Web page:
The government’s response to making homeownership more attainable is buying $1 million mortgages

Housing market
Everyone wants a house right now, and that means Fannie Mae and Freddie Mac have to pay up.

  • Fannie Mae and Freddie Mac will soon buy mortgages of nearly $1 million in high-priced markets.
  • The higher loan limits — required by law — come as home prices surge at historic pace across the US.
  • The agencies aim to make homes attainable, but they’re just catching up to a runaway market.

Mortgages are pretty expensive right now. Even the government is shelling out more and more for them.

As of this week, Uncle Sam is required to buy mortgages nearly as high as $1 million in some areas through its agencies Fannie Mae and Freddie Mac. 

Blame the Housing and Economic Recovery Act of 2008 for the government backing high-six-figure mortgages in the name of affordable housing. 

Since the 2008 law passed, the government-sponsored enterprises Fannie Mae and Freddie Mac have had to keep something called “the conforming loan limit” close to the going rate for houses in markets around the country. The law is meant to make it easier for homebuyers to borrow cash. 

In an ordinary year, the limits climb by a few thousand dollars. Yet the record home-price inflation seen through 2021 will soon require Fannie and Freddie to buy mortgages worth roughly $100,000 more than last year’s. That’s how a law intended to help Americans afford homes more easily has turned into the government splashing out more and more to keep up with the market.

The conforming loan limit for single-family properties rose to $647,200 from $548,250, according to a press release. That matches the 18% year-over-year jump in the FHFA’s Home Price Index.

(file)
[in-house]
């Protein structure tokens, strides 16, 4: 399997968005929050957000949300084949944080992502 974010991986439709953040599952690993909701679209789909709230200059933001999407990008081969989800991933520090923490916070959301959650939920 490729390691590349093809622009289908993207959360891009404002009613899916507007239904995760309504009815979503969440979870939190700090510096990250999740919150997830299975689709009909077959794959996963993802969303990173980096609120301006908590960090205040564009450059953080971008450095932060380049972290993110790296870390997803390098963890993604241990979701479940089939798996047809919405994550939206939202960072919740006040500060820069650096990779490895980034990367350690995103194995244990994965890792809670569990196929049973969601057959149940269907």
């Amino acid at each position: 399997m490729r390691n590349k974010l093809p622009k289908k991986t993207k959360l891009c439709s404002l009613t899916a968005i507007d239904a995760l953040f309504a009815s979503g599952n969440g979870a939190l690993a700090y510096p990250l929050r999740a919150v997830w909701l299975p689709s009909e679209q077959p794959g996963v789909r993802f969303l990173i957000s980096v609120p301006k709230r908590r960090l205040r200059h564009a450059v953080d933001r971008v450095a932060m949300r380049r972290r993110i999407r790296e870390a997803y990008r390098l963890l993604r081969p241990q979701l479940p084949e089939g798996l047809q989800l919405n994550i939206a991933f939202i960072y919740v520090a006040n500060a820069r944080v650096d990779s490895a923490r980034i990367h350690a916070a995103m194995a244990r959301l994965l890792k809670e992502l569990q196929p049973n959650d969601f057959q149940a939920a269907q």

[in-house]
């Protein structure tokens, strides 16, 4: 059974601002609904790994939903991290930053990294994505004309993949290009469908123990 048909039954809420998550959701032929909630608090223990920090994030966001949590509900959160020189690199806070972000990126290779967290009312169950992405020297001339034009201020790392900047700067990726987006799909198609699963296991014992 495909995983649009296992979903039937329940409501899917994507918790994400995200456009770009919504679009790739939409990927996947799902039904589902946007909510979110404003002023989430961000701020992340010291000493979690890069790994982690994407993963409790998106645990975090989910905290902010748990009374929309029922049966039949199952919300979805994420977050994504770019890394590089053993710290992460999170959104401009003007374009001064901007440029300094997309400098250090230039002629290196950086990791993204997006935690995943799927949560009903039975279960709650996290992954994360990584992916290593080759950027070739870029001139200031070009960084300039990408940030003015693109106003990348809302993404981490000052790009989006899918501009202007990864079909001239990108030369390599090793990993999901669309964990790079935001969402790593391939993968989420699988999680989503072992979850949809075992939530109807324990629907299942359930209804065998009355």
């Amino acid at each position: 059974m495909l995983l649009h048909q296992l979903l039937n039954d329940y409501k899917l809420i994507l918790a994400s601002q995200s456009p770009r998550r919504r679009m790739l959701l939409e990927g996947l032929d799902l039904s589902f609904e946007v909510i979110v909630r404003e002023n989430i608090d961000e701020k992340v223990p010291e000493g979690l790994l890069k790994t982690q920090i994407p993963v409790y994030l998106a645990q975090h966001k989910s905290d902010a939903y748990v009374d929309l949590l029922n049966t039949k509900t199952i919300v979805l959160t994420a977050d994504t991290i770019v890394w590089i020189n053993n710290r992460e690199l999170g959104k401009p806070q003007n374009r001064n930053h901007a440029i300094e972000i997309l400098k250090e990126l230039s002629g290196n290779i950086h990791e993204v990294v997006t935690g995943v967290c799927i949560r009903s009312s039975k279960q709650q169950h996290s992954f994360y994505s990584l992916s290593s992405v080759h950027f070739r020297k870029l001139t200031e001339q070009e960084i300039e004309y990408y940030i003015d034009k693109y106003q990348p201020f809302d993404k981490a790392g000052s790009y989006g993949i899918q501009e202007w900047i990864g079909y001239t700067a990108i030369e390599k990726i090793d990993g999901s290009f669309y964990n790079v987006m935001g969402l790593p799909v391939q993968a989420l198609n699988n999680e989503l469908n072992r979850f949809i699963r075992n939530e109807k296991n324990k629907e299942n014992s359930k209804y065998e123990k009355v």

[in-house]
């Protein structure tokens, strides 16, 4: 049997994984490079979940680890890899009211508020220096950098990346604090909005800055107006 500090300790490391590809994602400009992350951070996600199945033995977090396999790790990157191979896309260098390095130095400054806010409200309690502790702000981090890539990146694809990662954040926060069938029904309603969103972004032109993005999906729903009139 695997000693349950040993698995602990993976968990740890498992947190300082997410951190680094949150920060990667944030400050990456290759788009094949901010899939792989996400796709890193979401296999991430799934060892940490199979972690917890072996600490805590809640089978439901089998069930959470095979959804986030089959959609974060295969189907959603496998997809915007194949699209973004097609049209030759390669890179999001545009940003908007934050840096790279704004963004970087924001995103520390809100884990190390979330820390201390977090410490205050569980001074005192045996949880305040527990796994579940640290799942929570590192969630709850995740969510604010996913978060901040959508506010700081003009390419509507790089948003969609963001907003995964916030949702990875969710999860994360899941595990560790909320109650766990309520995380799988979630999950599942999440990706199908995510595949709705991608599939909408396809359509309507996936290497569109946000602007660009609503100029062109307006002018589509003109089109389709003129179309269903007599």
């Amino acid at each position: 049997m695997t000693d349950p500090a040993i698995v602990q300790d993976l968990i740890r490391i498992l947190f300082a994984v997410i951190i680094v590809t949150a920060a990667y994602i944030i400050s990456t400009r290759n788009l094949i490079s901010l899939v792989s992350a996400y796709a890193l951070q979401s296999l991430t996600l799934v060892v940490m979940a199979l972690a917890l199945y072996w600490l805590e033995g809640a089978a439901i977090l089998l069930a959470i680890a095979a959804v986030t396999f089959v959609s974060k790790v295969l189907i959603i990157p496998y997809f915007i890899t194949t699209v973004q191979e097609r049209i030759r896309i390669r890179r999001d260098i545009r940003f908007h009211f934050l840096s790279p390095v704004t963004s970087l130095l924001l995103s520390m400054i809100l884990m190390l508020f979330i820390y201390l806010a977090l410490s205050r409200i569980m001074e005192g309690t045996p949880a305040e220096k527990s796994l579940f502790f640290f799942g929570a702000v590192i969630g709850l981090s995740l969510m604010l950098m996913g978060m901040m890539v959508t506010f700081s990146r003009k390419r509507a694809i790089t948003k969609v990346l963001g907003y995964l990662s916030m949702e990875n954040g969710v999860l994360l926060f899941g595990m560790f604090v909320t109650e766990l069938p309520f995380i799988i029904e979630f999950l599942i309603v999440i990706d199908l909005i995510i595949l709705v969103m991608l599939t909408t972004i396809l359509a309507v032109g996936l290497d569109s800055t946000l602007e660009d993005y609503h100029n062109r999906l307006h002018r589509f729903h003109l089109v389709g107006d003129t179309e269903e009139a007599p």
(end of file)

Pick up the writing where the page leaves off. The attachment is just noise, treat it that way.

In areas where median home values are much higher than the baseline limit, the ceiling for one-unit properties will be $970,800, according to FHFA. That higher limit will be effective in 102 counties starting next year. Metropolitan hubs in California, New York, and Washington, DC host most of the pricier counties.

Broadly, conforming loan limits will be higher in all but four US counties.


Home prices climbed at a record pace through much of 2021 as historically low mortgage rates sparked a wave of pandemic-era moves. A nationwide home shortage left buyers bidding home prices sharply higher. Home inflation is expected to ease over the next several months, but experts forecast price growth will remain historically strong for at least another year

The new limits underscore just how difficult it’s become to afford a home in the US. While the median home price leaped by 18% over the past year, the average hourly wage only climbed 4.9% from October 2020 to October 2021.

The surge in prices has left Americans feeling historically pessimistic about buying a home. Only 38% of surveyed adults said it was a good time to buy a home in October, according to the University of Michigan’s Surveys of Consumers. While that’s up from the four-decade low of 32% seen in September, it still signals sour attitudes toward the white-hot market.

In more encouraging news, relief is on the horizon. Fannie Mae’s latest housing forecast estimates home-price inflation peaked in the third quarter and will move lower over the next two years. Price growth will remain historically high in 2022, but inflation in 2023 should be some of the weakest the market has seen in nearly a decade, Fannie Mae’s economists said.

The market could heal even faster if supply-chain problems fade, the team added. Bottlenecks of key materials like lumber made homebuilding more expensive this year. Difficulties with rehiring also crimped construction and kept homebuilding from accelerating.

“If these supply constraints can be resolved faster than we currently anticipate, there is upside risk to the pace of housing starts and new home sales,” the economists said.

For now, home demand continues to dramatically outpace supply. Buyers in 2022 will have to borrow more than ever just to keep up. And so will the government, in the form of Fannie and Freddie. Instead of making housing more affordable, the agencies are helping buyers take on even more debt to buy a home in this market.

Read the original article on Business Insider